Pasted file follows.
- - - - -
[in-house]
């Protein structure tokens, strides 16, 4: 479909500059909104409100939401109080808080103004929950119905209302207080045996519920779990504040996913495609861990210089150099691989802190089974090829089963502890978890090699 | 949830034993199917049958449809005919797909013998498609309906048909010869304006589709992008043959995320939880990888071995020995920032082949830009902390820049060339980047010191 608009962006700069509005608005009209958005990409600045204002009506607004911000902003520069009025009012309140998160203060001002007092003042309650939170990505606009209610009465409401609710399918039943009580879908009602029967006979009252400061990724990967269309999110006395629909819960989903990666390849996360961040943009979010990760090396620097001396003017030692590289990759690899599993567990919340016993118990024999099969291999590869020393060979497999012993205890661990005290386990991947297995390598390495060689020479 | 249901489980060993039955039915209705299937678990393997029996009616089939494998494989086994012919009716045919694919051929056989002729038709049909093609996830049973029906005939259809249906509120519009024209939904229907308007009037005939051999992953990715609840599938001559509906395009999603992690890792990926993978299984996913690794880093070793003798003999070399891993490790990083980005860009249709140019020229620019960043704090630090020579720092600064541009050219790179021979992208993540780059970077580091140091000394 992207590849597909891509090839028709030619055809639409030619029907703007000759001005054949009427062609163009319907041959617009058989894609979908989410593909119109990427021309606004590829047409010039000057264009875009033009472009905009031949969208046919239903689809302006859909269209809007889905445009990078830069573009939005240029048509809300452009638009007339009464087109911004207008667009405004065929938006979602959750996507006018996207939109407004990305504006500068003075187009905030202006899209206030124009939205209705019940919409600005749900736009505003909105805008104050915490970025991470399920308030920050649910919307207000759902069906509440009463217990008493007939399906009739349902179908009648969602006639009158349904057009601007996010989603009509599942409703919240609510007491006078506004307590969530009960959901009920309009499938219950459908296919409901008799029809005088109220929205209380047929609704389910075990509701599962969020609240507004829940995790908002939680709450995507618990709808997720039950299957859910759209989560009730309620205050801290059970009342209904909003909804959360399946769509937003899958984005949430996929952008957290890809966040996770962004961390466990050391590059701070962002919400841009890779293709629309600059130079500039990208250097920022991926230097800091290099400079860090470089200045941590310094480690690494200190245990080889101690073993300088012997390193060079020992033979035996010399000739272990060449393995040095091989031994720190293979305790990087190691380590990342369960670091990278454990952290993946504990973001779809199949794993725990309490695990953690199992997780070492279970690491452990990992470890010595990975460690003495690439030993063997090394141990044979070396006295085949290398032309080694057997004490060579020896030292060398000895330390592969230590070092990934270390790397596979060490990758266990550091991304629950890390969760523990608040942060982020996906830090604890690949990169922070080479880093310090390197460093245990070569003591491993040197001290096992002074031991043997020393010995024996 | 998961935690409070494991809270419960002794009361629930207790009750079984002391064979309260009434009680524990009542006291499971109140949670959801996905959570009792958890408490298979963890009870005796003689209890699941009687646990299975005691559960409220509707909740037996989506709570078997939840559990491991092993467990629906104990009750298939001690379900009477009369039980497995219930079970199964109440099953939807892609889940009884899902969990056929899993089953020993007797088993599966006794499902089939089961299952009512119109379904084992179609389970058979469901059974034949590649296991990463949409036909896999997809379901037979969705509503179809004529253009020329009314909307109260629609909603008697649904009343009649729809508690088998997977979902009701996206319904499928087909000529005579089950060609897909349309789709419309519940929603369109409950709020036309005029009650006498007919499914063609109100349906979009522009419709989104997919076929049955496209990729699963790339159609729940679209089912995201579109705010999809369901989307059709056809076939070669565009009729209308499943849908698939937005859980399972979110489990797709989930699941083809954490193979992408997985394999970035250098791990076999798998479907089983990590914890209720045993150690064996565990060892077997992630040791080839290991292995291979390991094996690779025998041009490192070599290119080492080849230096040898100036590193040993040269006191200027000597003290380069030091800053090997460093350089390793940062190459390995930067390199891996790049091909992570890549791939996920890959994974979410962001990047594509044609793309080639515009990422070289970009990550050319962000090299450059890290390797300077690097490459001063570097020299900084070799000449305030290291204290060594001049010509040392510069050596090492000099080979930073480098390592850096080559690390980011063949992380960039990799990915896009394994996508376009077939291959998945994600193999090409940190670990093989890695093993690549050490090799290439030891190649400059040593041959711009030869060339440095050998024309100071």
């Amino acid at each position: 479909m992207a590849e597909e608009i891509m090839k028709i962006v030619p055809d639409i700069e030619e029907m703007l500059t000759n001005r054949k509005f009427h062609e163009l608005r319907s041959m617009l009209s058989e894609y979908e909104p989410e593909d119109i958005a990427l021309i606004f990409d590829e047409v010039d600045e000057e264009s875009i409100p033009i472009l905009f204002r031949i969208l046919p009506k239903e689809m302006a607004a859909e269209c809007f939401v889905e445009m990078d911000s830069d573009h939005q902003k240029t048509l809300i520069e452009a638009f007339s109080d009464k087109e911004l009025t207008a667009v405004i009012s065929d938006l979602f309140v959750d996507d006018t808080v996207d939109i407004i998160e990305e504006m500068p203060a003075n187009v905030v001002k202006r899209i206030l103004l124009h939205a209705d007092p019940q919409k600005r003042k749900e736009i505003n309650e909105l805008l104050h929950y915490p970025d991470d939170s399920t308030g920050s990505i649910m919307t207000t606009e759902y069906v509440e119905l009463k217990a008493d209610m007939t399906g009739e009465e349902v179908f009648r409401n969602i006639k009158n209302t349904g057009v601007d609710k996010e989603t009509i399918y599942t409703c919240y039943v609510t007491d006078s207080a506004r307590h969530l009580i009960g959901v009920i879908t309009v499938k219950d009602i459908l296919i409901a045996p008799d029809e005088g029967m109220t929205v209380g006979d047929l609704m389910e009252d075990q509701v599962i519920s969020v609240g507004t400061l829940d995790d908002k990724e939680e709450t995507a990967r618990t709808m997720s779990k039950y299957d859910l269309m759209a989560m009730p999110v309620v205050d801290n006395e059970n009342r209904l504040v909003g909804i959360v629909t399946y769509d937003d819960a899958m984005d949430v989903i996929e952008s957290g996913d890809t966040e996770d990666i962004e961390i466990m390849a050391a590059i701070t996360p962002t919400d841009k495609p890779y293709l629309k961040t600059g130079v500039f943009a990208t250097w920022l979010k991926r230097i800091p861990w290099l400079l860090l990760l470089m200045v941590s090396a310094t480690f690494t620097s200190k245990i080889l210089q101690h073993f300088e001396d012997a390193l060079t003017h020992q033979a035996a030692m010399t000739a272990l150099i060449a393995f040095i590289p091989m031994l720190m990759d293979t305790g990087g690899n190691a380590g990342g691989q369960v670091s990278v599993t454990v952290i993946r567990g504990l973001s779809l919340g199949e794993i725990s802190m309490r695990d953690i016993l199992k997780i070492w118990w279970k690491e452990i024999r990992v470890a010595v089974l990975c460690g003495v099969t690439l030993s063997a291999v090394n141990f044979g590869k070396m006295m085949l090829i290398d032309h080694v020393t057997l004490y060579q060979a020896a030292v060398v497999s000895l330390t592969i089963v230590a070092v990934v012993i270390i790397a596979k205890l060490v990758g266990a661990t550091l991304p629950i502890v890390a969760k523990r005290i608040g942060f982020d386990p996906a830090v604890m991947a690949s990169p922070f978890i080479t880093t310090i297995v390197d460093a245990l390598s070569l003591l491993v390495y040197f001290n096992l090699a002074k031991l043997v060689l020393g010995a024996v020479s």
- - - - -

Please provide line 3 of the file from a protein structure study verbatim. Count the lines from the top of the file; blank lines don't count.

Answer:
């Amino acid at each position: 479909m992207a590849e597909e608009i891509m090839k028709i962006v030619p055809d639409i700069e030619e029907m703007l500059t000759n001005r054949k509005f009427h062609e163009l608005r319907s041959m617009l009209s058989e894609y979908e909104p989410e593909d119109i958005a990427l021309i606004f990409d590829e047409v010039d600045e000057e264009s875009i409100p033009i472009l905009f204002r031949i969208l046919p009506k239903e689809m302006a607004a859909e269209c809007f939401v889905e445009m990078d911000s830069d573009h939005q902003k240029t048509l809300i520069e452009a638009f007339s109080d009464k087109e911004l009025t207008a667009v405004i009012s065929d938006l979602f309140v959750d996507d006018t808080v996207d939109i407004i998160e990305e504006m500068p203060a003075n187009v905030v001002k202006r899209i206030l103004l124009h939205a209705d007092p019940q919409k600005r003042k749900e736009i505003n309650e909105l805008l104050h929950y915490p970025d991470d939170s399920t308030g920050s990505i649910m919307t207000t606009e759902y069906v509440e119905l009463k217990a008493d209610m007939t399906g009739e009465e349902v179908f009648r409401n969602i006639k009158n209302t349904g057009v601007d609710k996010e989603t009509i399918y599942t409703c919240y039943v609510t007491d006078s207080a506004r307590h969530l009580i009960g959901v009920i879908t309009v499938k219950d009602i459908l296919i409901a045996p008799d029809e005088g029967m109220t929205v209380g006979d047929l609704m389910e009252d075990q509701v599962i519920s969020v609240g507004t400061l829940d995790d908002k990724e939680e709450t995507a990967r618990t709808m997720s779990k039950y299957d859910l269309m759209a989560m009730p999110v309620v205050d801290n006395e059970n009342r209904l504040v909003g909804i959360v629909t399946y769509d937003d819960a899958m984005d949430v989903i996929e952008s957290g996913d890809t966040e996770d990666i962004e961390i466990m390849a050391a590059i701070t996360p962002t919400d841009k495609p890779y293709l629309k961040t600059g130079v500039f943009a990208t250097w920022l979010k991926r230097i800091p861990w290099l400079l860090l990760l470089m200045v941590s090396a310094t480690f690494t620097s200190k245990i080889l210089q101690h073993f300088e001396d012997a390193l060079t003017h020992q033979a035996a030692m010399t000739a272990l150099i060449a393995f040095i590289p091989m031994l720190m990759d293979t305790g990087g690899n190691a380590g990342g691989q369960v670091s990278v599993t454990v952290i993946r567990g504990l973001s779809l919340g199949e794993i725990s802190m309490r695990d953690i016993l199992k997780i070492w118990w279970k690491e452990i024999r990992v470890a010595v089974l990975c460690g003495v099969t690439l030993s063997a291999v090394n141990f044979g590869k070396m006295m085949l090829i290398d032309h080694v020393t057997l004490y060579q060979a020896a030292v060398v497999s000895l330390t592969i089963v230590a070092v990934v012993i270390i790397a596979k205890l060490v990758g266990a661990t550091l991304p629950i502890v890390a969760k523990r005290i608040g942060f982020d386990p996906a830090v604890m991947a690949s990169p922070f978890i080479t880093t310090i297995v390197d460093a245990l390598s070569l003591l491993v390495y040197f001290n096992l090699a002074k031991l043997v060689l020393g010995a024996v020479s």